In the late 1980s, Marvel actually attempted to address this issue (humorously) in a series called Damage Control. They depicted a specialized group of people armed with various super-technologies which made cleaning up behind such catastrophic damage (somewhat) affordable.
DC comics never portrayed such a team directly but there was a time when the Steelworks, a technology agency headed by the former construction worker/scientist John Henry, assisted Metropolis in repairing damage after Superman and supervillains would destroy property.
In the comic universes in general, the level of damage possibly caused by metahumans should be easily more than most governments could handle and with the number of metahuman disasters in the course of a year, without some kind of support from the metahumans themselves, this would bankrupt most governments in short order.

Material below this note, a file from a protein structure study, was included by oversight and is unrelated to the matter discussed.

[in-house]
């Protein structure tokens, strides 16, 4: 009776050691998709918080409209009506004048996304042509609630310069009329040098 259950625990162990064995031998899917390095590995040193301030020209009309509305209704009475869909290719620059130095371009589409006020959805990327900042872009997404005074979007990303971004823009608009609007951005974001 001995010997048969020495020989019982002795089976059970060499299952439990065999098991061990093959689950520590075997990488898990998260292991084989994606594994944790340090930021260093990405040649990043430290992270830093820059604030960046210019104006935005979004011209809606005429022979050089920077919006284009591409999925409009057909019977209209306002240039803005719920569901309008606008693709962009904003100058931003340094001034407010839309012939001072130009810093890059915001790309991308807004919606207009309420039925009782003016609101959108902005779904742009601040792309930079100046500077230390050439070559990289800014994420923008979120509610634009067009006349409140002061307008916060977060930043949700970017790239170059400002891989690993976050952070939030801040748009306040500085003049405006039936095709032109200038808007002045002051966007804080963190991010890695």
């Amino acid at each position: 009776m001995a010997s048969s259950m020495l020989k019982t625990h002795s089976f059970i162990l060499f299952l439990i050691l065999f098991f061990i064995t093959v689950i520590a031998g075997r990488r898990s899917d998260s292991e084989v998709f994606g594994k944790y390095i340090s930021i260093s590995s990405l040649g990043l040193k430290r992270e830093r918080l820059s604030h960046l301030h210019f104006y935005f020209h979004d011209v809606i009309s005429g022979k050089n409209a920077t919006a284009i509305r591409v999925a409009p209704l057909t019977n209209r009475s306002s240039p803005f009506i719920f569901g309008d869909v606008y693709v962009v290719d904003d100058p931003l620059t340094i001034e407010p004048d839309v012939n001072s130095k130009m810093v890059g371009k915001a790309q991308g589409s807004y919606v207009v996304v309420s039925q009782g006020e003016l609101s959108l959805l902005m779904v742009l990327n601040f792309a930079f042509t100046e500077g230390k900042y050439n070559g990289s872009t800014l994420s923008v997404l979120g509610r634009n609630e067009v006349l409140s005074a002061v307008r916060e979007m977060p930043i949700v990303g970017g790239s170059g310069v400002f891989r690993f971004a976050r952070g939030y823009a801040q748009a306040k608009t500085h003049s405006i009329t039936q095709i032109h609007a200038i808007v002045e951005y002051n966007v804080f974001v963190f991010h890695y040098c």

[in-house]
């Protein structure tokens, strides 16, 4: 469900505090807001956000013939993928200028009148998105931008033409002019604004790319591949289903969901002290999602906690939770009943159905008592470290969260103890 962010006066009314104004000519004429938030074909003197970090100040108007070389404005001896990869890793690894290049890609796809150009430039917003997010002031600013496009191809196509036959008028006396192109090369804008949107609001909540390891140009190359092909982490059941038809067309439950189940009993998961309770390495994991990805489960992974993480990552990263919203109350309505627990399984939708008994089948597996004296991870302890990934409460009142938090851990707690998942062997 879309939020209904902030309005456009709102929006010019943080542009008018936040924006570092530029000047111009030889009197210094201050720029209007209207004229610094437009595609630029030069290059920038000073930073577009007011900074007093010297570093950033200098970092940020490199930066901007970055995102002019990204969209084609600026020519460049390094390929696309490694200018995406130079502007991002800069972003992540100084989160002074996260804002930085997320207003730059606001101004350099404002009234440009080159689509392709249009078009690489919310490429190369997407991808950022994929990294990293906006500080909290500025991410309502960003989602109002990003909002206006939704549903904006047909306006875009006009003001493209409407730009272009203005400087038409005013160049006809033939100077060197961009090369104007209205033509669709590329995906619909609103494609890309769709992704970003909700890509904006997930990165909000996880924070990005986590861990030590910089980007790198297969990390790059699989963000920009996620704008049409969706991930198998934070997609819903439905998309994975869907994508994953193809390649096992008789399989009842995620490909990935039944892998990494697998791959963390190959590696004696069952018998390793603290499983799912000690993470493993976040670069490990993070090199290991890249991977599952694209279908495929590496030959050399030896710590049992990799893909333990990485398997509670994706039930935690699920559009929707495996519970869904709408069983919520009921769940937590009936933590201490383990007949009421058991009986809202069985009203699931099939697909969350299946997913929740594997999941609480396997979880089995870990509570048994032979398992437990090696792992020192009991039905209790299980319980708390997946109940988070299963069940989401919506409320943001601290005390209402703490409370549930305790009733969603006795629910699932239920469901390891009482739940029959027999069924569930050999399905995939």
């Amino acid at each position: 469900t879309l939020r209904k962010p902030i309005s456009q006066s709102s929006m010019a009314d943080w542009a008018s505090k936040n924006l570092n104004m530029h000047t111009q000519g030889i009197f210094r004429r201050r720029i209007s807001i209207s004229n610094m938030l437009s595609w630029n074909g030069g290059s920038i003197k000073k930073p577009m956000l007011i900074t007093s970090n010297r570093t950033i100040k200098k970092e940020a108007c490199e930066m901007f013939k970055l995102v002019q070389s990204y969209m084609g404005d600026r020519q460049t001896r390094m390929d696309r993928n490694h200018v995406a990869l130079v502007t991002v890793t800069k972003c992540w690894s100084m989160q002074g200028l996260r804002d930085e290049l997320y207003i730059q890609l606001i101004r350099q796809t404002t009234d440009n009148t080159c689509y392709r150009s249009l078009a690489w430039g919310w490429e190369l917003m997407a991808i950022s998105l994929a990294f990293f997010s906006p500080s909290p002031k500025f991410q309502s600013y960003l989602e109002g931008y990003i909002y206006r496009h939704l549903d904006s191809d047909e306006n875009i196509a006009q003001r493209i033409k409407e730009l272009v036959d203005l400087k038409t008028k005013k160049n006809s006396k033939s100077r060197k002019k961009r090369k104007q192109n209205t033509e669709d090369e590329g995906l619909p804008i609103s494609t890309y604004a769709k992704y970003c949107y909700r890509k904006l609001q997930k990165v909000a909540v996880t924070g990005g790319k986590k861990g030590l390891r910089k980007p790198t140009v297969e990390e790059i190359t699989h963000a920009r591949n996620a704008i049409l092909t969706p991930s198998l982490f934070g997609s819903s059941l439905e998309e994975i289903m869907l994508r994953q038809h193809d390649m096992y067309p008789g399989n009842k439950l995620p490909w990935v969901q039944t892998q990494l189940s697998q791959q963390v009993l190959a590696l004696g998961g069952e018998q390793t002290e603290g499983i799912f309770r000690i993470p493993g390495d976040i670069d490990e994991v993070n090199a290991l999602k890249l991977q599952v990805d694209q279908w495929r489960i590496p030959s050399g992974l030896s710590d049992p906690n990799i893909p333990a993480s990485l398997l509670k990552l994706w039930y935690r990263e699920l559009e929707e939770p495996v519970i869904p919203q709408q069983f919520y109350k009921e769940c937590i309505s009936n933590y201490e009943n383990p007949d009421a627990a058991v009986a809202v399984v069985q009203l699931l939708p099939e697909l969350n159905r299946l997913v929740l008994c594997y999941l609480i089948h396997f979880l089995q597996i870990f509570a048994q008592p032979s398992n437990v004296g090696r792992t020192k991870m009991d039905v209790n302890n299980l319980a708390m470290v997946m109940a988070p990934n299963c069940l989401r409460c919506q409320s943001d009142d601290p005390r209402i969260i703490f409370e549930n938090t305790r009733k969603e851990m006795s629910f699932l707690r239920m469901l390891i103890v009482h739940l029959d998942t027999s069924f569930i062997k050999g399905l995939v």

Damage Control employees first appear briefly in a four-page story in 1988's Marvel Age Annual and fully in 1989 in a serialized story published in the anthology comic Marvel Comics Presents #19. Subsequently, the employees of Damage Control have been the subject of three separate comic book limited series (each limited to four issues), published between 1989 and 1991, and have had frequent minor roles in many other Marvel comics including an important role in the Civil War; as well, the first issue of World War Hulk Aftersmash: Damage Control, a three-issue limited series tying in to World War Hulk, was published in January 2008.
Dwayne McDuffie, who co-created the concept with artist Ernie Colón and wrote Damage Control's initial non-adventures, pitched Damage Control to Marvel as "a sitcom within the Marvel Universe".
Since Damage Control made an appearance relatively recently during the World War Hulk stories in 2007, it is assumed they are still repairing the Marvel Universe as best they can, with a little help from the superheroes if they can catch them before they flee the scene...